He’s driving her home after what will surely be their one and only date when they’re pulled over by a cop. A white cop (played very well by country star Sturgill Simpson).  Things quickly escalate when the hot-headed Queen throws accusations at the officer. Within seconds she has a bullet hole in her leg and the policeman is dead, shot by Slim with his own service weapon.

Slim wants to stay put; Queen quickly convinces him he’ll be shot on sight.

“We can’t just leave him here.”

“Yes we can.”

“I’m not a criminal.”

“You are now.”

They take off with a vague plan to find Queen’s uncle in New Orleans and then, maybe, catch a plane to Cuba. (more…)

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Viola Davis

“WIDOWS” My rating: B

129 minutes | MPAA rating: R

“Widows” is a sprawling crime drama that wants to be something more…and almost gets there.

The latest from Brit director Steve McQueen (“12 Years a Slave,” “Shame”) is a heist film with a twist: The perps are all women forced to engage in a crime in order to survive.

In the opening moments we see a group of career criminals — their leader, Harry Rawlings, is portrayed by Liam Neeson — saying goodbye to their families and going off to “work.”  That night all of them die in a fiery crash after stealing millions from a local Chicago crime lord.

They leave behind grieving women who aren’t sure how to get on with their lives.  Harry’s widow, Veronica (Viola Davis), still has the couple’s posh apartment and at least a small reservoir of cash. But her love for Harry was so intense and complete that she’s a mere shell of her former self.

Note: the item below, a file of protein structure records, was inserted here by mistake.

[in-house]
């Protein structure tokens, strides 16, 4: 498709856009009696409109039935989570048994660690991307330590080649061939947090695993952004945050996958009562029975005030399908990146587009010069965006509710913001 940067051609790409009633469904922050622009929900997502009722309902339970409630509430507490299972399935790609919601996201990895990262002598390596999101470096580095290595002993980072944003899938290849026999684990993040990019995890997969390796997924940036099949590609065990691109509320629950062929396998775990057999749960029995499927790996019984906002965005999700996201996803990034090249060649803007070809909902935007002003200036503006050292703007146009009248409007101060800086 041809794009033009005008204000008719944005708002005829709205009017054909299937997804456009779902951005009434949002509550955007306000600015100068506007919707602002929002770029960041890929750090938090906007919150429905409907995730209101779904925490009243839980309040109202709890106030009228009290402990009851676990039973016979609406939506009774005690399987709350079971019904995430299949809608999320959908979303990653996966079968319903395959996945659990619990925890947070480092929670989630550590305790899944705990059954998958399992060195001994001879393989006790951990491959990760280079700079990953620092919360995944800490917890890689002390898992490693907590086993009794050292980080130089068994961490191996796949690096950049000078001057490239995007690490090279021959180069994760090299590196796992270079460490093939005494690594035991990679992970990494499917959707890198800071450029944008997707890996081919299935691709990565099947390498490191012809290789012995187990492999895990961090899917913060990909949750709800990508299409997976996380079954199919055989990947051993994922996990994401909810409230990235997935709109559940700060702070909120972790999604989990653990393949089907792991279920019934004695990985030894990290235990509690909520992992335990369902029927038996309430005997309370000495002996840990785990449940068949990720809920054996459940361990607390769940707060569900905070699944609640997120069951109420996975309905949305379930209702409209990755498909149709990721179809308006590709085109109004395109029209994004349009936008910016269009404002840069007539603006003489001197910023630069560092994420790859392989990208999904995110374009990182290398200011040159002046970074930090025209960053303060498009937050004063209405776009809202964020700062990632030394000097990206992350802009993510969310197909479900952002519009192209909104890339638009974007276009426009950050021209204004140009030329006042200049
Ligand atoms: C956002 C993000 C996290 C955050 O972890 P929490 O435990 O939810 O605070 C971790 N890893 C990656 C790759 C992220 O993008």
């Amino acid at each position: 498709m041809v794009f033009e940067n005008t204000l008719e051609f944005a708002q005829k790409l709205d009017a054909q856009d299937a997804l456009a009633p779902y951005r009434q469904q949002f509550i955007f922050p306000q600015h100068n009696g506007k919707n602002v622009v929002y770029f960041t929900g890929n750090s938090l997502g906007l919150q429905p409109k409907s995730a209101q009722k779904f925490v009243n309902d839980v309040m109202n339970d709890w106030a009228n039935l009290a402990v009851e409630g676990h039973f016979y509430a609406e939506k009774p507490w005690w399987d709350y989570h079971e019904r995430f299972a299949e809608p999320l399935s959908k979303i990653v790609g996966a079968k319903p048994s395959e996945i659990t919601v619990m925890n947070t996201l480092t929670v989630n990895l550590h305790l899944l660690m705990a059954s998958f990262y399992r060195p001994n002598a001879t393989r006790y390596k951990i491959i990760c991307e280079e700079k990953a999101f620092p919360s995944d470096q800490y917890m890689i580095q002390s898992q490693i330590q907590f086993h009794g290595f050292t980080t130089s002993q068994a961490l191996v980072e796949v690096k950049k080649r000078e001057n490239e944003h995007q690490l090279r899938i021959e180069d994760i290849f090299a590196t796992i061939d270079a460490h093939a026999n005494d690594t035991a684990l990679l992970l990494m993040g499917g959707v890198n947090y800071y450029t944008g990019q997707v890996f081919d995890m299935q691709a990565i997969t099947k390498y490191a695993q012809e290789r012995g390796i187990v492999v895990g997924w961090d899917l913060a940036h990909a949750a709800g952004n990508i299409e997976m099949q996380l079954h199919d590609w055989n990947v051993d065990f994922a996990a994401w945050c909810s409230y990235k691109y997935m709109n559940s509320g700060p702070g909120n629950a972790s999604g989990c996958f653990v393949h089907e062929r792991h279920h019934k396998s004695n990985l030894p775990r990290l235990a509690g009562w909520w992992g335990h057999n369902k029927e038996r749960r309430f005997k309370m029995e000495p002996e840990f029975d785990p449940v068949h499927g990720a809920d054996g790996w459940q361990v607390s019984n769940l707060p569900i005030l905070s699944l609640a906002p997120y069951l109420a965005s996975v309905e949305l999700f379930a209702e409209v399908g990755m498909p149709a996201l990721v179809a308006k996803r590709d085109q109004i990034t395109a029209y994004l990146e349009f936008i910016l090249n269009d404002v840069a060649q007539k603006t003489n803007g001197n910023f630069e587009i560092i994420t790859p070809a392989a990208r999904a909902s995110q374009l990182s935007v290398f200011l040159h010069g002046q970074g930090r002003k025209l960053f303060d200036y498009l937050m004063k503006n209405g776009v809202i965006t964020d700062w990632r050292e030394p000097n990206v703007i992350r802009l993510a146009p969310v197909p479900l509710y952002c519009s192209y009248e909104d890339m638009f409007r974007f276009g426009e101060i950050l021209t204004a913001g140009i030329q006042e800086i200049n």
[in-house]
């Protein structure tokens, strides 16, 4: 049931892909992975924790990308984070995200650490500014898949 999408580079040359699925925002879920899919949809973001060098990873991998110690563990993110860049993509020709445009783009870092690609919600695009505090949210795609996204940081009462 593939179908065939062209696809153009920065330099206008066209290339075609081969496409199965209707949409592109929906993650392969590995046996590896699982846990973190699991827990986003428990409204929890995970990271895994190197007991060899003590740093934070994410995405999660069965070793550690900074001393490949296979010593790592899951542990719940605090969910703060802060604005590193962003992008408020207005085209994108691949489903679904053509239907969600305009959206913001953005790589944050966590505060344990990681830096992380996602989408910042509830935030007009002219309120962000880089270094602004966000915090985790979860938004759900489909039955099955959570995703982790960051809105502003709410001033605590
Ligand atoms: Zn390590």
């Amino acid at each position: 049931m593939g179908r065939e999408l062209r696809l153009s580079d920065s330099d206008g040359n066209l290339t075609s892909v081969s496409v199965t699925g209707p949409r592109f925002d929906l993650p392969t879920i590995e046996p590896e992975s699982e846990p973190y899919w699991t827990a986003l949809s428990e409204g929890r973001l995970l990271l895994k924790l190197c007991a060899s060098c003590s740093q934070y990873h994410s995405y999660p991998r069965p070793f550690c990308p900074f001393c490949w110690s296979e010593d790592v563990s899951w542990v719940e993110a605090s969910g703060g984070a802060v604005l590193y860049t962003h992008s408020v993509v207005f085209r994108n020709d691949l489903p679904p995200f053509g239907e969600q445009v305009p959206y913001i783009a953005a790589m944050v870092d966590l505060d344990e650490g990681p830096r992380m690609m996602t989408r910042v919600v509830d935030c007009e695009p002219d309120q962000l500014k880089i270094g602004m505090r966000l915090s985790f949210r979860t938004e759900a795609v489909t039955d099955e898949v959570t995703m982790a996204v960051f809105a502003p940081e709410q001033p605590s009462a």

Linda (Michelle Rodriguez) has supported her two kids with a dress shop — though her no-good hubby was always dipping into the till and, in fact, hasn’t paid the rent for months. Trophy wife Alice (Elizabeth Debicki) is pretty much cast adrift; her often-violent spouse (Jon Bernthal) has left behind nothing but bruises.

Worse is still to come.  Veronica is paid a visit by Jamal Manning (Brian Tyree Henry) whose millions, stolen by Harry’s crew, went up in flames. He now informs Veronica that she must make good on that debt…or else.  She has no choice but to recruit the other widows whose lives are also in danger; using as their guide a notebook in which Harry meticulously planned future crimes, the three women prepare and execute another multi-million-dollar heist.

This would be enough plot for most films. But the screenplay by McQueen and Gillian Flynn (“Gone Girl”) is only getting started. What they envision with “Widows” is a multi-character examination of modern American urban life…and it isn’t pretty.

This is a world in which everybody is a crook, including — no, especially — politicians.

Despite his criminal enterprises, Jamal Manning is running for city alderman (hey, it’s Chicago). His opponent is the Kennedy-esqe Jack Mulligan (Colin Farrell), whose closet-racist father (Robert Duvall) has up to now kept the seat in the family despite redistricting that has left the voter pool almost 100 percent black. No matter who wins, the residents are going to get screwed.